16 July 2010

Remember those "runaway Toyotas" ?

This rather surprising message was posted at Consumer Reports:
The Department of Transportation (DOT) has analyzed the “black box” event data recorders in dozens of Toyota vehicles involved in crashes linked to unintended acceleration, according to an exclusive Wall Street Journal report. The DOT found that the throttle was wide open but the brakes were not engaged in those instances. This may suggest driver error, rather than an electronic or mechanical defect in the cars, as the cause for those accidents. A formal study has not yet been issued.

The Toyota findings appear to support Toyota's position that sudden-acceleration reports involving its vehicles weren't caused by electronic glitches in computer-controlled throttle systems, as some safety advocates and plaintiffs' attorneys have alleged. More than 100 people have sued the car maker over crashes they claim were the result of faulty electronics.
Frankly, I didn't realize that today's cars have "black box" data recorders.   Does that mean that if I'm involved in an accident, I can demand information from the malefactor's black box recorder to prove he/she was at fault?


  1. I'm surprised no one has questioned the validity of the blackbox data. The firmware that is reading the states of the foot peddles is also writing the blackbox data. If the firmware *thinks* you pressed the accelerator, it is going to log exactly that. It still doesn't mean that the user actually pressed the accelerator!

    There is a conflict of interest!

  2. People have questioned the data; read the linked articles.

  3. Mark, I hadn't seen that argument before, only the official Toyota line. Thank you for posting it.

  4. Yes, there is some precedent for their use in court and determining fault for insurance purposes:


  5. "Frankly, I didn't realize that today's cars have "black box" data recorders." This may be of interest to you: http://www.autosec.org/publications.html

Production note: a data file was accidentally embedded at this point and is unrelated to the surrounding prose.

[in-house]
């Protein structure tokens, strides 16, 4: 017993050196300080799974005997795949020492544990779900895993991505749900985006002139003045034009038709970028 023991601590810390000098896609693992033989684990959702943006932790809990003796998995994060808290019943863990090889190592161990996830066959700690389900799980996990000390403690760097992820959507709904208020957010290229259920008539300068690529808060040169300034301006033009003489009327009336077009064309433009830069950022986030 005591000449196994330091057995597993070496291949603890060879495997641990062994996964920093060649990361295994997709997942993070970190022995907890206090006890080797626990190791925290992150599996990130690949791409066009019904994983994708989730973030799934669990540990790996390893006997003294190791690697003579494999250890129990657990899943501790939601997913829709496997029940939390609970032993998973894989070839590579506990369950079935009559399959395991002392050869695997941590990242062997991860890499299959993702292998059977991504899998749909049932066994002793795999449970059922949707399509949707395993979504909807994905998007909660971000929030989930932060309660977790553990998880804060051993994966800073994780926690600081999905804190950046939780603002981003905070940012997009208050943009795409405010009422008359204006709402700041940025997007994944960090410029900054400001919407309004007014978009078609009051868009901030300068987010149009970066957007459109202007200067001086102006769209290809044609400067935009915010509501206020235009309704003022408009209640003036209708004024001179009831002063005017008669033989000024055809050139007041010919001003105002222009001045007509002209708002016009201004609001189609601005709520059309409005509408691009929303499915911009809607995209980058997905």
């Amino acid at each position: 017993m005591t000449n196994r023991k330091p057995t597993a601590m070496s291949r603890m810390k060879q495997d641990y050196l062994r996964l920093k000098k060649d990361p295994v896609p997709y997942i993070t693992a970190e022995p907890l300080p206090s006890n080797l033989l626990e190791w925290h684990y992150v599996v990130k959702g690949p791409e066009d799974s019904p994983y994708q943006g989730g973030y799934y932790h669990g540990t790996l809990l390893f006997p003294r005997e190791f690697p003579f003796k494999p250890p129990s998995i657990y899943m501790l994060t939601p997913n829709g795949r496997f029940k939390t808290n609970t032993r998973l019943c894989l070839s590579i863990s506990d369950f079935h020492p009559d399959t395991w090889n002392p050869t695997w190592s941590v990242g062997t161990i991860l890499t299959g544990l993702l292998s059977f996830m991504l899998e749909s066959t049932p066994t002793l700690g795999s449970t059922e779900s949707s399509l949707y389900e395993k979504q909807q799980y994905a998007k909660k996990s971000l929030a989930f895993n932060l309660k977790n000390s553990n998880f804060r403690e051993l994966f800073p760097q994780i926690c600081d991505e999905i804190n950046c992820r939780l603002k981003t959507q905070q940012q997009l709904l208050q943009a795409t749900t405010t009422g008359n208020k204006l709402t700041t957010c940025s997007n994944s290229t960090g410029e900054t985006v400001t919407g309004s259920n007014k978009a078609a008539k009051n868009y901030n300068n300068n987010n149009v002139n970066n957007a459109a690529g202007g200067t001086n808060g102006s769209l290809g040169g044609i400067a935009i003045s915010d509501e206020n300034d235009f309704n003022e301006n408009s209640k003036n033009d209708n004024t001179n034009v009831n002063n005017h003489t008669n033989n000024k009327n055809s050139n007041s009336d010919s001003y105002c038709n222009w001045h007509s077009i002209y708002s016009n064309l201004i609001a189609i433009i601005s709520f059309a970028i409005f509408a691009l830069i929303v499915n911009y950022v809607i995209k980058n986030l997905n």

6. Interesting link, Amy. Here's one FAQ answer from it:

    We determined that someone with access to the internal network in the car could use his or her own computer equipment to take over a broad array of safety-critical computer systems.

    For example, in live road tests, were able to forcibly and completely disengage the brakes while driving, making it difficult for the driver to stop. Conversely, we were able to forcibly activate the brakes, lurching the driver forward and causing the car to stop suddenly. We were also able to control the lighting within the cabin, the external lighting, the vehicle's dash, and so on...

    We stress that all our experiments focused on what an unauthorized party could do if they had the ability to access the car's internal network (e.g., via physical access to the car). For example, that unauthorized party might plug in a computer to the standard OBD-II diagnostic port under the dash. Clearly the risk in this scenario is low — it implies that someone already has physical access to the car — which is one reason we think consumers should not be alarmed by our results.

    But our concern is that the increasing use of externally facing wireless interfaces may increase the risks for future vehicles and provide a way for someone to remotely access the car's wired network.


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